Tauranga by-election candidates are upset and feel insulted about Te Pāti Māori's decision not to stand a candidate for safety reasons.
Te Pāti Māori president Che Wilson announced the decision earlier today and labelled Tauranga a hotspot for white supremacy.
"A Department of Internal Affairs Report published in April this year confirmed that hate speech from white supremacists on social media is the largest form of hate speech in this country," said Wilson.
"Tauranga is a hotspot.
"By standing in the by-election, we would be consciously sending our people into an unsafe environment and can only imagine how hard this is for our whanaunga and iwi of Tauranga Moana.
"The first hate-speech conviction and the belittling of te reo Māori at a public event took place in Tauranga," he said.
"Tauranga residents have been subjected to white supremacist leaflet drops, and even our co-leaders have been the recipient of threats and hate speech by Tauranga residents."
The upcoming by-election is to replace retiring National MP Simon Bridges.
Minister of Internal Affairs and Labour candidate Jan Tinetti said she was upset the party didn't think it was safe.
"I'm really sad for them that they feel that way, but it's a decision that each individual party does have to make," she said.
"It is a charged political environment at the moment and, so each party needs to take that into account when they're looking at what they're going to do in this by-election.
Act candidate Cameron Luxton said he was insulted to hear Tauranga labelled a hot spot for white supremacists an called for the party to apologise.
"There is absolutely no evidence to back up this claim," he said.
"It's just wrong to say something like that, about a group of people who go about their lives, treating each other with dignity.
"And when that sort of slander is thrown against a whole town it's not right," said Luxton.
New Conservative co-leader and Tauranga candidate Hele Houghton agreed with Luxton.
"I think it is absurd to claim a whole city is racist because a few people have a view that might differ from others," she said.
"Racism is an individual issue, not a city's issue.
"Racism is thrown about too frequently by extremist views of a small number of people who do not often speak on behalf of those they claim are victims of racism."
Independent candidate Peter Wakeman claims Te Pāti Maori aren't standing because they "don't want to face up to election scrutiny".
"Te Pāti Maori's decision not to stand in the by-election for safety reasons is very disappointing," he said.
"I do acknowledge some small pockets of racism, but I believe the real factor stems from inequality."
NZ Outdoors and Freedom Party's Sue Grey said she hadn't seen racism in the month she'd been living in Tauranga.
"I've been amazed at the diversity of the people that I've met at the meetings I've been to," she said.
"I've seen a lot of people who are really concerned about the changes in New Zealand over the last couple of years.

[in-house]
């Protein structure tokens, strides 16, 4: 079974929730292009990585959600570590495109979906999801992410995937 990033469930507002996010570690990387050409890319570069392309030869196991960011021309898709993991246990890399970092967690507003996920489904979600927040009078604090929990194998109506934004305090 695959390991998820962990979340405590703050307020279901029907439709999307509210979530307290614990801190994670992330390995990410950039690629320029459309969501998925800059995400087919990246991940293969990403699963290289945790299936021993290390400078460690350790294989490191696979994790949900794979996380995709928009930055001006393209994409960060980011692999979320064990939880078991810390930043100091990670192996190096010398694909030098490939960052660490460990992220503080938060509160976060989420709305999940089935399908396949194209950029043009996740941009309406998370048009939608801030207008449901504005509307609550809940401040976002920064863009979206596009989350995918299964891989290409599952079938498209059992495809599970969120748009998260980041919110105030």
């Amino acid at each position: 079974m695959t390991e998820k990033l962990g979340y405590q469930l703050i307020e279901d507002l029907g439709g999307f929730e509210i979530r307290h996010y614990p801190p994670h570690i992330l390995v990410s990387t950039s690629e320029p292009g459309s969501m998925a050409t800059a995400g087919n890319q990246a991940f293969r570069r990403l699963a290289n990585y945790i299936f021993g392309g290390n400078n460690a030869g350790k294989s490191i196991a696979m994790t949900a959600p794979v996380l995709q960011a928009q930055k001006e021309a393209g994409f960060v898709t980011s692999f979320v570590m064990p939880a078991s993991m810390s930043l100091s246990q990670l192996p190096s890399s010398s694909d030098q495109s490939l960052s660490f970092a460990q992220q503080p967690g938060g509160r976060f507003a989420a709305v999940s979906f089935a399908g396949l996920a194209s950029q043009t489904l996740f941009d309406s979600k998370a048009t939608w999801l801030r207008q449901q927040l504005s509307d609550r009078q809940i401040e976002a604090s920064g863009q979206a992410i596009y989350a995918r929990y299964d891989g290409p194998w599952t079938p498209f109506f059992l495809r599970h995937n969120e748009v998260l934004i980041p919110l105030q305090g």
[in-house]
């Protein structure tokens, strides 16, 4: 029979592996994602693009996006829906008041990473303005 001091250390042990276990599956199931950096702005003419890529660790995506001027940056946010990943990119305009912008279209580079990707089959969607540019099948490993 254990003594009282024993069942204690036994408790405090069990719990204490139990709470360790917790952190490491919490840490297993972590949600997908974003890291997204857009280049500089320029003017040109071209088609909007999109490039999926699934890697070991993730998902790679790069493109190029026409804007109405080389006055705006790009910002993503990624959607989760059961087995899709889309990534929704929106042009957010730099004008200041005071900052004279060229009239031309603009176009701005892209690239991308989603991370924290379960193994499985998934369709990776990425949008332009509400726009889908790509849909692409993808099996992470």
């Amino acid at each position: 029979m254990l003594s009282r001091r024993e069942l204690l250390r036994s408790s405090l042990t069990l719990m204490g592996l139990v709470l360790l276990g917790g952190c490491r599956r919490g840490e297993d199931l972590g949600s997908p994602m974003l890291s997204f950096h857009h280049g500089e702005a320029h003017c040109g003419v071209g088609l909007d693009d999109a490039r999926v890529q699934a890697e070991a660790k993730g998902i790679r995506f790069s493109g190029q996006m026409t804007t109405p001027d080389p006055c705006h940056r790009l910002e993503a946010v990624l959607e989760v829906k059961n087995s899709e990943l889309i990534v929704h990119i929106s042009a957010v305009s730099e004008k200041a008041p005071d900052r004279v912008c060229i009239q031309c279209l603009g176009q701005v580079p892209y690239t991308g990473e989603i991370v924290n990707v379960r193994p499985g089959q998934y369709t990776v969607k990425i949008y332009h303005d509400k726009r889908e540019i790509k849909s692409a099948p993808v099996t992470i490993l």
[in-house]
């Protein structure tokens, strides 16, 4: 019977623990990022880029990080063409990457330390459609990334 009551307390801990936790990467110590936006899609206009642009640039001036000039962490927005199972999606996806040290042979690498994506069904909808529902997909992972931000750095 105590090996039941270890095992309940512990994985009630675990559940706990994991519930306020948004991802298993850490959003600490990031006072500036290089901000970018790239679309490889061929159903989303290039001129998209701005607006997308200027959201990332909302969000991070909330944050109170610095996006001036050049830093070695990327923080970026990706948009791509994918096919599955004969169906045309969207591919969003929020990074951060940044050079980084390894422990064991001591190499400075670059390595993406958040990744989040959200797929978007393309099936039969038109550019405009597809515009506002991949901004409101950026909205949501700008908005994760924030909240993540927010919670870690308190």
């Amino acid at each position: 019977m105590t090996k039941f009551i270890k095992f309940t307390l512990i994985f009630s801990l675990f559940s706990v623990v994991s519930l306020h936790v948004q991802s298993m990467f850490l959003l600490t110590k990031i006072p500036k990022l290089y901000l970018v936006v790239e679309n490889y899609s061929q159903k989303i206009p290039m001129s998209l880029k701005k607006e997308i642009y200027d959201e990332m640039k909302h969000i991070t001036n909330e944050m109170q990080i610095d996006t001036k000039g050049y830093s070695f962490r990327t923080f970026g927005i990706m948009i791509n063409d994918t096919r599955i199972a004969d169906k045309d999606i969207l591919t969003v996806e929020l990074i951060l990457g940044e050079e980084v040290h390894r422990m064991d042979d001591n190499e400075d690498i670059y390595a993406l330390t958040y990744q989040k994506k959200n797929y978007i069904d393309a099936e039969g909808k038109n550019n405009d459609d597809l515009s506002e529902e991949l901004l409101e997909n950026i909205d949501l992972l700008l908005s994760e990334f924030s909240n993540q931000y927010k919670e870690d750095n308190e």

"And I've seen a lot of concern about this, almost intentional divide and conquer sort of attitude of dobbing your neighbour in, but I haven't seen it on a racist ground.
"We are all in this waka together. The more we listen, understand, respect and cooperate with each other, the more chance we have of enjoying the journey"
Tinetti's agreed about Tauranga's diversity and said it had grown in the 16 years she has lived there.
"One of the things that has upset me in recent times is the narrative around Tauranga has a lack of diversity," she said.
"That's not the Tauranga that I know, we have a growing diversity within the city. We have a very strong mana whenua and other cultures coming in."
When asked if Tauranga was a racist city, Tenetti said: "There's a growing diversity and I think that Tauranga is richer for it".
"But I think the Māori Party has a point," she said.
"There are people who have put their head up above the parapet and we know that those people certainly have a racist element, but really that's not what I see on a day-to-day basis," said Tinetti.
"I think it's very much becoming minority. Sometimes unfortunately, it's a loud minority."
The white supremacist flyers Wilson referenced were pasted to the windows of Tinetti and fellow Labour MP Angie Warren-Clark's office in April.
The leaflets were titled "it's all right to be white" and had previously been distributed in the suburb of Matua.
Tinetti condemned the pamphlets but did not want to "glorify the behaviour".
"I will call out racism, call it out every single time, because if you don't, you're complicit in it," she said.
"I think that these people do things like this to get noticed and it, almost glorifies that for them."
When asked about the leaflet drops Luxton said: "If I had the power to ask the question of parliament about what police are doing to investigate these issues, [I would] absolutely do that."
"But that doesn't mean that you would string an entire group of people [together] based on the actions of a few," he said.
"I grew up in this city and I'm raising my family here. It's full of wonderful, hardworking and caring people.
"Like all cities, there are isolated incidents of racism. What we need is political leaders that reject racism and seek common ground.
"Instead, the Māori Party is trying to fight racism by stereotyping a whole group of people," he said.
Wilson said Te Pāti Māori was focused on a more just Tiriti-centric Aotearoa.
"We know Tauranga Moana is an amazing place; rich with history and there is hope, but sadly, this is politics, and the race card will mean that Māori will be used by some as a political football and we are unwilling to expose our people to that rubbish," he said.
Candidates from the National Party, New Nation Party and Aotearoa Legalise Cannabis Party have been approached for comment.
Local Democracy Reporting is Public Interest Journalism funded through NZ On Air